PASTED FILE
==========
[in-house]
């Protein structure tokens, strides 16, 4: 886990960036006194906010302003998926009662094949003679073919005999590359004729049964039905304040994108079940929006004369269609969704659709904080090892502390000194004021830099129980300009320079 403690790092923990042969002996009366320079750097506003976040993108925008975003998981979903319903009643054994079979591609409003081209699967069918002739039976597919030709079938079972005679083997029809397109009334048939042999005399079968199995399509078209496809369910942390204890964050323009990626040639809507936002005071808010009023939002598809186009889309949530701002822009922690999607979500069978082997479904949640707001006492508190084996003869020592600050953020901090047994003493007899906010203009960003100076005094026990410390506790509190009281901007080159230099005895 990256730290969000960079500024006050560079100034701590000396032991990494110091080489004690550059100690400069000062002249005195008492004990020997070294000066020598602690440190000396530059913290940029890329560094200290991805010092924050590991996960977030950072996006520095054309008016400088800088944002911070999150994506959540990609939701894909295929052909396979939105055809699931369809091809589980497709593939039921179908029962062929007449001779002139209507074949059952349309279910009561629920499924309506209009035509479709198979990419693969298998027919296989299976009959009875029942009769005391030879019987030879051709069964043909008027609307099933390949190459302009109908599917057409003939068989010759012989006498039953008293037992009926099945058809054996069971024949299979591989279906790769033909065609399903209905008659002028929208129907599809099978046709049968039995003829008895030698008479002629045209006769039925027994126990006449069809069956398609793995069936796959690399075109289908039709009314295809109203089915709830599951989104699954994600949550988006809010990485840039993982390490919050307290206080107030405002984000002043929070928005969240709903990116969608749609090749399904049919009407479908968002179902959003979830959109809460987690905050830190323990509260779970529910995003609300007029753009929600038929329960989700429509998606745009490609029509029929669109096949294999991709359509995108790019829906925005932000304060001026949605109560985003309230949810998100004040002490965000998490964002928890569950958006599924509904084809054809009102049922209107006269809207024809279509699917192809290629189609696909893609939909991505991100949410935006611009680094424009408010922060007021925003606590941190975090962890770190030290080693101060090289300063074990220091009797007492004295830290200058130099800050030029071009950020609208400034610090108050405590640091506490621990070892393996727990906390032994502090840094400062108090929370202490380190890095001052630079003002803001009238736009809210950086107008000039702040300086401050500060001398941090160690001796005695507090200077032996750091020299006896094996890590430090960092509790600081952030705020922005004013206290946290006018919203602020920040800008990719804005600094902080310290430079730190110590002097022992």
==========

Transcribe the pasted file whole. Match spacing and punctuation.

[in-house]
């Protein structure tokens, strides 16, 4: 886990960036006194906010302003998926009662094949003679073919005999590359004729049964039905304040994108079940929006004369269609969704659709904080090892502390000194004021830099129980300009320079 403690790092923990042969002996009366320079750097506003976040993108925008975003998981979903319903009643054994079979591609409003081209699967069918002739039976597919030709079938079972005679083997029809397109009334048939042999005399079968199995399509078209496809369910942390204890964050323009990626040639809507936002005071808010009023939002598809186009889309949530701002822009922690999607979500069978082997479904949640707001006492508190084996003869020592600050953020901090047994003493007899906010203009960003100076005094026990410390506790509190009281901007080159230099005895 990256730290969000960079500024006050560079100034701590000396032991990494110091080489004690550059100690400069000062002249005195008492004990020997070294000066020598602690440190000396530059913290940029890329560094200290991805010092924050590991996960977030950072996006520095054309008016400088800088944002911070999150994506959540990609939701894909295929052909396979939105055809699931369809091809589980497709593939039921179908029962062929007449001779002139209507074949059952349309279910009561629920499924309506209009035509479709198979990419693969298998027919296989299976009959009875029942009769005391030879019987030879051709069964043909008027609307099933390949190459302009109908599917057409003939068989010759012989006498039953008293037992009926099945058809054996069971024949299979591989279906790769033909065609399903209905008659002028929208129907599809099978046709049968039995003829008895030698008479002629045209006769039925027994126990006449069809069956398609793995069936796959690399075109289908039709009314295809109203089915709830599951989104699954994600949550988006809010990485840039993982390490919050307290206080107030405002984000002043929070928005969240709903990116969608749609090749399904049919009407479908968002179902959003979830959109809460987690905050830190323990509260779970529910995003609300007029753009929600038929329960989700429509998606745009490609029509029929669109096949294999991709359509995108790019829906925005932000304060001026949605109560985003309230949810998100004040002490965000998490964002928890569950958006599924509904084809054809009102049922209107006269809207024809279509699917192809290629189609696909893609939909991505991100949410935006611009680094424009408010922060007021925003606590941190975090962890770190030290080693101060090289300063074990220091009797007492004295830290200058130099800050030029071009950020609208400034610090108050405590640091506490621990070892393996727990906390032994502090840094400062108090929370202490380190890095001052630079003002803001009238736009809210950086107008000039702040300086401050500060001398941090160690001796005695507090200077032996750091020299006896094996890590430090960092509790600081952030705020922005004013206290946290006018919203602020920040800008990719804005600094902080310290430079730190110590002097022992």